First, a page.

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Complex Systems: Task Group Summaries of genes. “If you have a 64-kilobase plasmid, how many genes can you really control?” asked John Wikswo, a professor of biomedical engineering, molecular physiology and biophysics, and physics at Vanderbilt University. By the second day of the conference, the group realized that many of their questions could only be answered through direct experimentation in the lab—either the tailored virus strategy would work, or it wouldn’t. This is an experiment worth doing, and the group plans to explore this strategy after the conference. Creating a General Model For the rest of the weekend, the group focused on applying engineering principles to controlling cell fate in a general context, not specific to immunology. Like any good control system, a system to control cell fate would require sensors, actuators and mathematical models. The sensors would need to detect what’s going on both inside and outside of the cell, and they might take advantage of recent advances in silicon technology. The actuators would do the real “work” of the system—in other words, they would take information provided by the sensors and translate it into whatever action would stabilize the system. For instance, in the example of macrophage phenotypes, the sensors might detect an overabundance of M2 cells, and the actuators (in this case, a virus) would respond by turning on genes to correct the balance between M1 and M2 cells. But to know what action to take in a given situation, a system to regulate the phenotype of a cell would need accurate mathematical models describing cell behavior. Creating these models could present a huge hurdle: Given the hundreds of thousands of proteins in a cell, it would be extraordinarily difficult to accurately describe every interaction. For the present, the group recommended a “black box” model that would deal only with the level of detail necessary to achieve a given outcome. Basically, learn only what you need to know, and dump everything else in a black box. Creating that kind of model would require what engineers call a “system decomposition”—essentially, breaking down cellular function into discrete modules and identifying specific inputs and outputs. Once again, this task requires venturing back into the lab, where researchers could perform many experiments in parallel, making small adjustments to see which changes made a difference in the stability of the system.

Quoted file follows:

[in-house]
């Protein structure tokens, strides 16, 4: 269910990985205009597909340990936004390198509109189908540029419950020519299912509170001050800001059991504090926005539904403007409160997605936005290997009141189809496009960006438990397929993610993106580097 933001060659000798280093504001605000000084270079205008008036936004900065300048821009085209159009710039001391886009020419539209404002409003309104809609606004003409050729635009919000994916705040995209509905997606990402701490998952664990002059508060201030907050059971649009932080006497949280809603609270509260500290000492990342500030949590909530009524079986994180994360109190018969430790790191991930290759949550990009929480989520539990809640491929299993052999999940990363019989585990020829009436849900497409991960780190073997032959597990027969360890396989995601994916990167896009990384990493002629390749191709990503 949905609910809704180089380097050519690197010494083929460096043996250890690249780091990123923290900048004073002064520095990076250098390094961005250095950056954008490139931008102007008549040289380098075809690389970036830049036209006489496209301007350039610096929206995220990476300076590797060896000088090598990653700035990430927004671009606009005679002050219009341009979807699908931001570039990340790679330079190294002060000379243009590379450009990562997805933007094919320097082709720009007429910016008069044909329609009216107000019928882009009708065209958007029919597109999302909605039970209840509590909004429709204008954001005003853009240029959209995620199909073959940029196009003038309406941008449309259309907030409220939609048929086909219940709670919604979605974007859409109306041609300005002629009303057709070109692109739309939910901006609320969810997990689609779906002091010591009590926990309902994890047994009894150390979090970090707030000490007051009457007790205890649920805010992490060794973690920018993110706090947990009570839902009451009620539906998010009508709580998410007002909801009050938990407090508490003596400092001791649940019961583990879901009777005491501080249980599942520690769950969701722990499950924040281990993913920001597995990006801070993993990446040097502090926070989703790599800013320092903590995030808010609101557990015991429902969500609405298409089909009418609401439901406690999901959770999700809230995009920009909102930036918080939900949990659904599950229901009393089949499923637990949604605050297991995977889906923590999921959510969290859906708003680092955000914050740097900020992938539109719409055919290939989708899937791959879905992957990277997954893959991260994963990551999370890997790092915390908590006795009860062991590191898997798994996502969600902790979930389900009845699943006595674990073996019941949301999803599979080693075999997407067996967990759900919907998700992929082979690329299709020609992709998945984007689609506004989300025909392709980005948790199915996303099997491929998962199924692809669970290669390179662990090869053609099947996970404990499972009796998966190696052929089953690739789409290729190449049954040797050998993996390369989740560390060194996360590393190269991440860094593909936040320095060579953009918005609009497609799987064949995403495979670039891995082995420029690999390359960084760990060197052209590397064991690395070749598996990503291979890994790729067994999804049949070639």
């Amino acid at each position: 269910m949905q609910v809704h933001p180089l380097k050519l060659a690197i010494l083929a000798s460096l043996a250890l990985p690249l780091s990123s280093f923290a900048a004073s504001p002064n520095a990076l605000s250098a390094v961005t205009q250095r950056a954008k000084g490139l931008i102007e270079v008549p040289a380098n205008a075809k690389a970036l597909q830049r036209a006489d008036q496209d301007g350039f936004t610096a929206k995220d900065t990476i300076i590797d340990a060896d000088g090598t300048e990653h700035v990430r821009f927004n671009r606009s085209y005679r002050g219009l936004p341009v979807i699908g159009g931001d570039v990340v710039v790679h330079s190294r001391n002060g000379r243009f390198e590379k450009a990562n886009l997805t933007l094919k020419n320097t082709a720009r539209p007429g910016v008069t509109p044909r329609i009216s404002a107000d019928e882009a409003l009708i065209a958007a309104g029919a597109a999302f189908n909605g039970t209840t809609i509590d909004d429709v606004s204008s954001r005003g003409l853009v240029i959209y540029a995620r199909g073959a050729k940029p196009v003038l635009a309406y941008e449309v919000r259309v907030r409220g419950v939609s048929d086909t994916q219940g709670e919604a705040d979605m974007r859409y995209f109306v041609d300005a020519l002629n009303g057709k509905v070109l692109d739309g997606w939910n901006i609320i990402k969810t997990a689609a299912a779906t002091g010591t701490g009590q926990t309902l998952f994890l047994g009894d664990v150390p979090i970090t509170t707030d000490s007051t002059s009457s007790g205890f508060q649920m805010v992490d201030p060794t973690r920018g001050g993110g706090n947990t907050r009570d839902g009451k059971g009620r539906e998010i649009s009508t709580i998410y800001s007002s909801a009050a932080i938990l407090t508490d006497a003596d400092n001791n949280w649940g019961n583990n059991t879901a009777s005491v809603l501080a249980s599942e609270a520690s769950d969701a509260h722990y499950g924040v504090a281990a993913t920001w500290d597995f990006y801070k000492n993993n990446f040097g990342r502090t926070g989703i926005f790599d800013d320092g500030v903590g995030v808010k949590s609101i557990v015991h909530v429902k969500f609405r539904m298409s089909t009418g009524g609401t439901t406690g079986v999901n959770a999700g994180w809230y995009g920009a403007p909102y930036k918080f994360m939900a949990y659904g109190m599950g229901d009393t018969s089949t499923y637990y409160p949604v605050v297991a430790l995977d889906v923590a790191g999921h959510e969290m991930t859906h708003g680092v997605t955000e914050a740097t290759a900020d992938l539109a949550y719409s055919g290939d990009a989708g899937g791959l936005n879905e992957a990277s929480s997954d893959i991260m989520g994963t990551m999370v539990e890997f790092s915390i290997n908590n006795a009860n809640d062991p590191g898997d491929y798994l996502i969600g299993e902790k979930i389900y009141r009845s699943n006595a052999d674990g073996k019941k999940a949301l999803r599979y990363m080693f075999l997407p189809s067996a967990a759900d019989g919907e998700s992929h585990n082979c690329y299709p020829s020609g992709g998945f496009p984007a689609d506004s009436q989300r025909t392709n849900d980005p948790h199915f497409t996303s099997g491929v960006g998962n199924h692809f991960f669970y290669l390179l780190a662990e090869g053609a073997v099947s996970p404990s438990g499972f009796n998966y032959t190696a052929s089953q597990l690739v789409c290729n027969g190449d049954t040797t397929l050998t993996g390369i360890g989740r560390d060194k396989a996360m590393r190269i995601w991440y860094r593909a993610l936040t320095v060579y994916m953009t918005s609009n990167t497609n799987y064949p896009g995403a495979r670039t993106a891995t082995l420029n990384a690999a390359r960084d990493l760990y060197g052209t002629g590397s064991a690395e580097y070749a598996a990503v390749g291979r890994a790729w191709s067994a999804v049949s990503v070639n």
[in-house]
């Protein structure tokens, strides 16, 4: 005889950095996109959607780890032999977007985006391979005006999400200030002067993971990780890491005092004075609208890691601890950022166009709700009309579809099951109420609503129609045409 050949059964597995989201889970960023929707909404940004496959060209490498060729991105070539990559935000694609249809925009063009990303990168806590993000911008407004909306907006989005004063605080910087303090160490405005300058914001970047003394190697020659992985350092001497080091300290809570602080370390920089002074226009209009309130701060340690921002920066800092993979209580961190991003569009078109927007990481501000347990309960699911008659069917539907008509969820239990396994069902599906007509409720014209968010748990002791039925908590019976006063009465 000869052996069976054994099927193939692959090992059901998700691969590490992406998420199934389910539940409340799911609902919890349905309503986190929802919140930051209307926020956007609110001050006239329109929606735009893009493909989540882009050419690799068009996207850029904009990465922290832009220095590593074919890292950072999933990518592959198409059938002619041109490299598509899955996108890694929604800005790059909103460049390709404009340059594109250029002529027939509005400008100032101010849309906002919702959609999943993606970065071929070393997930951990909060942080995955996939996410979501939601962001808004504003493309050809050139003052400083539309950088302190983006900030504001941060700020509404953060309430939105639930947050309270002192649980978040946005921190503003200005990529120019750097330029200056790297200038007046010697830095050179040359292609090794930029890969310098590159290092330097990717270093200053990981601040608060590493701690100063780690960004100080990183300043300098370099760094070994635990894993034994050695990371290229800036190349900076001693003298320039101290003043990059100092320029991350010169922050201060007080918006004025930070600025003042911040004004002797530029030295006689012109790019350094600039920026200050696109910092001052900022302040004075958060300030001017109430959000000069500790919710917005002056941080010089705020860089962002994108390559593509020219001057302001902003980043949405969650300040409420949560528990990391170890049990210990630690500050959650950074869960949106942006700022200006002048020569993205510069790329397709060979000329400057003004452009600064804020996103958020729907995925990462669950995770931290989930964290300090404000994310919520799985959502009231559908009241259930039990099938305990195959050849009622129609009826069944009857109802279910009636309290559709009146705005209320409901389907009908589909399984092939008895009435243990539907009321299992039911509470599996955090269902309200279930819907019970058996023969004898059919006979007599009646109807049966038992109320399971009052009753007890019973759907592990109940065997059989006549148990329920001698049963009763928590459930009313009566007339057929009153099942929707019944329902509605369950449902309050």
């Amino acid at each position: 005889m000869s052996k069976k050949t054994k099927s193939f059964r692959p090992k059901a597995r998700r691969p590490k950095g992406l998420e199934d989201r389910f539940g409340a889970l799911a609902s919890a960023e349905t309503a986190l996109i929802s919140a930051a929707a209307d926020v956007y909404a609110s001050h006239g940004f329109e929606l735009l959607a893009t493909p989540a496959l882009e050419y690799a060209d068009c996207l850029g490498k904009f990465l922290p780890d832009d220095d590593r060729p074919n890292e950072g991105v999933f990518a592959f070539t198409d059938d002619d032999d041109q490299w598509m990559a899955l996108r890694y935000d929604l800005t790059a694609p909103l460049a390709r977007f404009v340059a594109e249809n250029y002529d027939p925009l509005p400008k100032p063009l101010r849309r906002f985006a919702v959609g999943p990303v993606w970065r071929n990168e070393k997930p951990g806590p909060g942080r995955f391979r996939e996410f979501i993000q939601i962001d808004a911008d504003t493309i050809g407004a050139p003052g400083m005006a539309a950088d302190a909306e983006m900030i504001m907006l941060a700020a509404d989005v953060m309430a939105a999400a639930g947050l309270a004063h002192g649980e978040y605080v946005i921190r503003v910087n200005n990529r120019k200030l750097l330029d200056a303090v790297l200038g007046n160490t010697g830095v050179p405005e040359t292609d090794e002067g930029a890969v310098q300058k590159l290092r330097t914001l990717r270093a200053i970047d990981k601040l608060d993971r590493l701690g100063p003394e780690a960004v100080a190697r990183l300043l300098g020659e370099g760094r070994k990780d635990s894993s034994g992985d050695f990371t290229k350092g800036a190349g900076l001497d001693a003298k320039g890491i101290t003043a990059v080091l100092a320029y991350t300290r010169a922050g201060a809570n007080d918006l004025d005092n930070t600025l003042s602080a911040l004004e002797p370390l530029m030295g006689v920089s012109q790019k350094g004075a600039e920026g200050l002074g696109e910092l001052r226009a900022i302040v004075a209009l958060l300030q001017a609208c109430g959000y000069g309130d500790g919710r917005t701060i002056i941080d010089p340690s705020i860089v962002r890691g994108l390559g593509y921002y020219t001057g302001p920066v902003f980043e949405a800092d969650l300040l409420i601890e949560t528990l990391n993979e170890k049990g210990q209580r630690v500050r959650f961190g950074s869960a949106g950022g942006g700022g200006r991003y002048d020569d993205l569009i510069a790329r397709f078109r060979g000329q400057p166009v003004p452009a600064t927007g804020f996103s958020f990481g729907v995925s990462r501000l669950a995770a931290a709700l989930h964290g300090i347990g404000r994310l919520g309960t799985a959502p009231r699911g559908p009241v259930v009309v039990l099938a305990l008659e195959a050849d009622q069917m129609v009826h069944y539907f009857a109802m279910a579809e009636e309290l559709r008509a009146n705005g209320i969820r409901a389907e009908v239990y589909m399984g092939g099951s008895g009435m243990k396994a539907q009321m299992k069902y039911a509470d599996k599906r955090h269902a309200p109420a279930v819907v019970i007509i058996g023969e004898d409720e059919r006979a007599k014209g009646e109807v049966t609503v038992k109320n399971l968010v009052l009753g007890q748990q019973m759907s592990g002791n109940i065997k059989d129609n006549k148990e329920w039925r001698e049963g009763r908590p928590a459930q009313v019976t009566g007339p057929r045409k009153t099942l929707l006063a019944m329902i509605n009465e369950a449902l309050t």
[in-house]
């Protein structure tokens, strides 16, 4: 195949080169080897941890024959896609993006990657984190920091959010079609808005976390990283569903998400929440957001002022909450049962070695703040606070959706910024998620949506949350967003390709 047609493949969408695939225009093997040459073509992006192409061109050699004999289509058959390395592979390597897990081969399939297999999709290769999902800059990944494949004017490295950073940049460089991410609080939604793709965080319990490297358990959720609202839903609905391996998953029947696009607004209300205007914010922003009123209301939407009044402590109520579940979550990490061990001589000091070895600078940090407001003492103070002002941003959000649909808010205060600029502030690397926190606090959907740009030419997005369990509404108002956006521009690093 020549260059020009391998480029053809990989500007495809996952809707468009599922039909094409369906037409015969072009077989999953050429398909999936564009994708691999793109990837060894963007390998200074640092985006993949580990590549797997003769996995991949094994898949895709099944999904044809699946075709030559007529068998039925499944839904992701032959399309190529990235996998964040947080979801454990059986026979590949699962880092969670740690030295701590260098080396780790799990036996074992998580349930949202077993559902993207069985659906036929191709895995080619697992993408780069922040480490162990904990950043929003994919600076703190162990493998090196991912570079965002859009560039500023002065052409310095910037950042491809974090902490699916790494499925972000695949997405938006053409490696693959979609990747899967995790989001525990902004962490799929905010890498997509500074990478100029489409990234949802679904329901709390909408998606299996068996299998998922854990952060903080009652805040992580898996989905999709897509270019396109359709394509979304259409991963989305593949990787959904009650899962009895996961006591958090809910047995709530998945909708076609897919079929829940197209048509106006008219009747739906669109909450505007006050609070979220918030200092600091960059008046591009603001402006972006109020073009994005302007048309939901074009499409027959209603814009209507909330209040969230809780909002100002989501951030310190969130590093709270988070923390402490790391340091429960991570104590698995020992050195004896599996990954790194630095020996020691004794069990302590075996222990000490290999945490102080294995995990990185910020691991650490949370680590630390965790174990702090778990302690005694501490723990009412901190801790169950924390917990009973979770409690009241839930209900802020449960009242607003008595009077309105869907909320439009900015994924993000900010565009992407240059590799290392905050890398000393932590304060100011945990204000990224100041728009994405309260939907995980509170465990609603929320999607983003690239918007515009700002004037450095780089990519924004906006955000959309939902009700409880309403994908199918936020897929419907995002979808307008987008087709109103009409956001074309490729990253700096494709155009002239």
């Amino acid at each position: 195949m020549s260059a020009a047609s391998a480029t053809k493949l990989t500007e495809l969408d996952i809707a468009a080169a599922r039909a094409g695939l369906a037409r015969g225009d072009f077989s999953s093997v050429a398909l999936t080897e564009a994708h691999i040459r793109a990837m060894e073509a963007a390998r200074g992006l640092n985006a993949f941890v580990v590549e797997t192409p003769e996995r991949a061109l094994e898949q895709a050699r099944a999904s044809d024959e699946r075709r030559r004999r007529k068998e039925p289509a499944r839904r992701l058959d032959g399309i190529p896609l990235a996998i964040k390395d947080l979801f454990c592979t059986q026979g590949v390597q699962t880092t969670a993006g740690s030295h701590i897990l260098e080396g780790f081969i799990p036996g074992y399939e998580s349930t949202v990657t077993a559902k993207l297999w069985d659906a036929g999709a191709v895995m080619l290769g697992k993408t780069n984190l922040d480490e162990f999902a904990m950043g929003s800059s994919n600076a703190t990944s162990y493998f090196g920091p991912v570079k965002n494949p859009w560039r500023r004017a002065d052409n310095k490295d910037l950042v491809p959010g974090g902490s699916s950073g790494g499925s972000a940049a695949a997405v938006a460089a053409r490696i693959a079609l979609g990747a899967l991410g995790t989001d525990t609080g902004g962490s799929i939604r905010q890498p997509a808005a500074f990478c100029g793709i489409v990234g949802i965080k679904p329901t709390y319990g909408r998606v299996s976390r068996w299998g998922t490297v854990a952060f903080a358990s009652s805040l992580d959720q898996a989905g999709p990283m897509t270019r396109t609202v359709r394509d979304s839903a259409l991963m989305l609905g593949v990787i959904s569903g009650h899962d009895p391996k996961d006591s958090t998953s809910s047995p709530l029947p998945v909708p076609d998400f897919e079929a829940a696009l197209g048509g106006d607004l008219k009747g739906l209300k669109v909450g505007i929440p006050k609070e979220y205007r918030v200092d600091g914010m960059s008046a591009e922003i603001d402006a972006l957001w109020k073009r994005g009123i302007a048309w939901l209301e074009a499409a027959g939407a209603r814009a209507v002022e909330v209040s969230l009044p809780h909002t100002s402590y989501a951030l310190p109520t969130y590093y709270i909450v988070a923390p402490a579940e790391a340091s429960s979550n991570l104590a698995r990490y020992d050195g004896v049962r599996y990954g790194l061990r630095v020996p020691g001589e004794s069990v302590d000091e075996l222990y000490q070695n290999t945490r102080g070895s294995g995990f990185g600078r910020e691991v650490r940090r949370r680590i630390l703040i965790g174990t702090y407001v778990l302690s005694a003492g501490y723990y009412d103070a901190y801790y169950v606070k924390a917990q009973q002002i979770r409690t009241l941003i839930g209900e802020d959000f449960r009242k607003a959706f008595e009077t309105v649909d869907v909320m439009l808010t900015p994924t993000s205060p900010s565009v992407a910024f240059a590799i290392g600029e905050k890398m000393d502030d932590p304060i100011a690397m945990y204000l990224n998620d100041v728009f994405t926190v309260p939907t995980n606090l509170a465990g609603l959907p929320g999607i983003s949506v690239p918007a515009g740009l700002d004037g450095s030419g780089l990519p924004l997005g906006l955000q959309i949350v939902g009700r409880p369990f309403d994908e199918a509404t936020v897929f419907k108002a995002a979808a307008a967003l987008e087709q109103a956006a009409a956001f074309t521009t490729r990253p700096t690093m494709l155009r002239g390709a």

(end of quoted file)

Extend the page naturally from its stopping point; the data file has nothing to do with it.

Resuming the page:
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Complex Systems: Task Group Summaries In Task Group Four’s final presentation, Wikswo from Vanderbilt left conference participants with a final, somewhat disturbing thought: In the end, it’s quite possible that systems to control cell fate might turn out to be just as complex as the organisms they’re meant to control. He compared controlling cell fate to trying to fly the X-27 fighter jet, a highly complex experimental plane that never made it past the mock-up phase. “You might have to turn a lot of knobs at once,” he said, “to keep the system in the air.” The biological challenge is to identify strategies that control the system on a coarse-grained scale and don’t require turning the 100,000 or more knobs within each cell. Obviously many single-target drugs can control some cells. What’s needed now is to address distributed, multitarget cell sensing and control.